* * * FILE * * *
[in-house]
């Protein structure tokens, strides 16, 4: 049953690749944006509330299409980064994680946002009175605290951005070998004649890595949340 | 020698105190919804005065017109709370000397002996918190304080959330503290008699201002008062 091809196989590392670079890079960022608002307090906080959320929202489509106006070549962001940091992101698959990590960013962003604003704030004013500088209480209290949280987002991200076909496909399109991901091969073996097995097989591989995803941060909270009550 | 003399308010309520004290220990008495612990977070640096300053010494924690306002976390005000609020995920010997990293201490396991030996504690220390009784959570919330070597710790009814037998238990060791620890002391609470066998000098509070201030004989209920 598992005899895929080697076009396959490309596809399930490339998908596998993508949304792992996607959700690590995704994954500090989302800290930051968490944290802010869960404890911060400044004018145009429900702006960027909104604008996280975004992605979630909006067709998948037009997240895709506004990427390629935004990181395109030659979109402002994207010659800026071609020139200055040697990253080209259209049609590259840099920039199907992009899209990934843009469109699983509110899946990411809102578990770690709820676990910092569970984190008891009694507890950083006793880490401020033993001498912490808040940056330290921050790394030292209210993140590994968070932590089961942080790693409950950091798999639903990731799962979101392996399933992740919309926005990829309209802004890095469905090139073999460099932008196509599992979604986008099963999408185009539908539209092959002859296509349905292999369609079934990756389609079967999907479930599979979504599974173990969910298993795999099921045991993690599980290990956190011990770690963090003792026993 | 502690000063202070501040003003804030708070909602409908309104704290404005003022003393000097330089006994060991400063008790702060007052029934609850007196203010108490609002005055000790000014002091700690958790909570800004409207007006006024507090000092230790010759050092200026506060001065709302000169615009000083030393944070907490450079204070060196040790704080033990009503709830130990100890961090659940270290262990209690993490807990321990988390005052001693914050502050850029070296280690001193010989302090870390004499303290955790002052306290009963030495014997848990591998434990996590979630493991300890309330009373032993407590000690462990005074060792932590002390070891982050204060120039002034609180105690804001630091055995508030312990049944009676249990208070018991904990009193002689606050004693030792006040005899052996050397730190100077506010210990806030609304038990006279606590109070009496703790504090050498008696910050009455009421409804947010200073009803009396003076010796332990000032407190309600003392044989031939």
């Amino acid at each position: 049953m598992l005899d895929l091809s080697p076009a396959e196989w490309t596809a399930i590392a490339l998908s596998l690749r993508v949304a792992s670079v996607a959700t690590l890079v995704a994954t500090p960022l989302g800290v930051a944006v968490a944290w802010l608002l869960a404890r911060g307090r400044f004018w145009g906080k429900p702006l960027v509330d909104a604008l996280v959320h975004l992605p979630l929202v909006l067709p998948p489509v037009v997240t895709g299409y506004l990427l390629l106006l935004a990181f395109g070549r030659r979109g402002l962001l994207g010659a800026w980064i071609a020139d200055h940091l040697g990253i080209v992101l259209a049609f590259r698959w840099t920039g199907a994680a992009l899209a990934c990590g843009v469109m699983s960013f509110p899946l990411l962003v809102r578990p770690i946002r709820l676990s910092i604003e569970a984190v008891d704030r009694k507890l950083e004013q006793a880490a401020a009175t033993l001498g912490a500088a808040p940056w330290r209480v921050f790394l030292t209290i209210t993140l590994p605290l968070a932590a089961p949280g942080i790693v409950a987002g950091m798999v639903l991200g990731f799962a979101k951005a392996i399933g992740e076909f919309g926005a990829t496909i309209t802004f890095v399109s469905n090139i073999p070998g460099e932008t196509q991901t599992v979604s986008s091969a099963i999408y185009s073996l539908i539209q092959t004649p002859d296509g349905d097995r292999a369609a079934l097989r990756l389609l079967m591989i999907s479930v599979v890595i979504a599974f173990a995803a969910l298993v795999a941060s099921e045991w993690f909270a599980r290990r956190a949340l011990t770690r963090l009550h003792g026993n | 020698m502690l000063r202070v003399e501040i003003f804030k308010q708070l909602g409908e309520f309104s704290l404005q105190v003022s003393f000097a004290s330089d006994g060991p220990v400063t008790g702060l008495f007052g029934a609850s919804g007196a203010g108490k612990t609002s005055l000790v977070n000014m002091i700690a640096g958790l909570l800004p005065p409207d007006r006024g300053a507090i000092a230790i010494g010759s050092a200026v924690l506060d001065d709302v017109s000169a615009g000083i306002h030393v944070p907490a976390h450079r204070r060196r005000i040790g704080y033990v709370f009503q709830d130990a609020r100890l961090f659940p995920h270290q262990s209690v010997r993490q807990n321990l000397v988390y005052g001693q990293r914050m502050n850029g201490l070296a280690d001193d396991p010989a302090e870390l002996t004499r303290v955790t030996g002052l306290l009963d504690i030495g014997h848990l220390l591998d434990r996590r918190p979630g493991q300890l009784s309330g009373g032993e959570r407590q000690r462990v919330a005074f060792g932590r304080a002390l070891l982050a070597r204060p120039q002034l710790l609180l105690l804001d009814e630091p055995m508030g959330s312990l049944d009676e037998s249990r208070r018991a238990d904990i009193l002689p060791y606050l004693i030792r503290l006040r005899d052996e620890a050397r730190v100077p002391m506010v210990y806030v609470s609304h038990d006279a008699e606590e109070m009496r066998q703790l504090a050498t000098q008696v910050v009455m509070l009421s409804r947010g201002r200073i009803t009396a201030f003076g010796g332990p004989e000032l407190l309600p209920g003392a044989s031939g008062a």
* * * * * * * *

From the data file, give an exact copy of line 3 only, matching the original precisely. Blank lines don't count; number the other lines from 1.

């Amino acid at each position: 049953m598992l005899d895929l091809s080697p076009a396959e196989w490309t596809a399930i590392a490339l998908s596998l690749r993508v949304a792992s670079v996607a959700t690590l890079v995704a994954t500090p960022l989302g800290v930051a944006v968490a944290w802010l608002l869960a404890r911060g307090r400044f004018w145009g906080k429900p702006l960027v509330d909104a604008l996280v959320h975004l992605p979630l929202v909006l067709p998948p489509v037009v997240t895709g299409y506004l990427l390629l106006l935004a990181f395109g070549r030659r979109g402002l962001l994207g010659a800026w980064i071609a020139d200055h940091l040697g990253i080209v992101l259209a049609f590259r698959w840099t920039g199907a994680a992009l899209a990934c990590g843009v469109m699983s960013f509110p899946l990411l962003v809102r578990p770690i946002r709820l676990s910092i604003e569970a984190v008891d704030r009694k507890l950083e004013q006793a880490a401020a009175t033993l001498g912490a500088a808040p940056w330290r209480v921050f790394l030292t209290i209210t993140l590994p605290l968070a932590a089961p949280g942080i790693v409950a987002g950091m798999v639903l991200g990731f799962a979101k951005a392996i399933g992740e076909f919309g926005a990829t496909i309209t802004f890095v399109s469905n090139i073999p070998g460099e932008t196509q991901t599992v979604s986008s091969a099963i999408y185009s073996l539908i539209q092959t004649p002859d296509g349905d097995r292999a369609a079934l097989r990756l389609l079967m591989i999907s479930v599979v890595i979504a599974f173990a995803a969910l298993v795999a941060s099921e045991w993690f909270a599980r290990r956190a949340l011990t770690r963090l009550h003792g026993n | 020698m502690l000063r202070v003399e501040i003003f804030k308010q708070l909602g409908e309520f309104s704290l404005q105190v003022s003393f000097a004290s330089d006994g060991p220990v400063t008790g702060l008495f007052g029934a609850s919804g007196a203010g108490k612990t609002s005055l000790v977070n000014m002091i700690a640096g958790l909570l800004p005065p409207d007006r006024g300053a507090i000092a230790i010494g010759s050092a200026v924690l506060d001065d709302v017109s000169a615009g000083i306002h030393v944070p907490a976390h450079r204070r060196r005000i040790g704080y033990v709370f009503q709830d130990a609020r100890l961090f659940p995920h270290q262990s209690v010997r993490q807990n321990l000397v988390y005052g001693q990293r914050m502050n850029g201490l070296a280690d001193d396991p010989a302090e870390l002996t004499r303290v955790t030996g002052l306290l009963d504690i030495g014997h848990l220390l591998d434990r996590r918190p979630g493991q300890l009784s309330g009373g032993e959570r407590q000690r462990v919330a005074f060792g932590r304080a002390l070891l982050a070597r204060p120039q002034l710790l609180l105690l804001d009814e630091p055995m508030g959330s312990l049944d009676e037998s249990r208070r018991a238990d904990i009193l002689p060791y606050l004693i030792r503290l006040r005899d052996e620890a050397r730190v100077p002391m506010v210990y806030v609470s609304h038990d006279a008699e606590e109070m009496r066998q703790l504090a050498t000098q008696v910050v009455m509070l009421s409804r947010g201002r200073i009803t009396a201030f003076g010796g332990p004989e000032l407190l309600p209920g003392a044989s031939g008062a």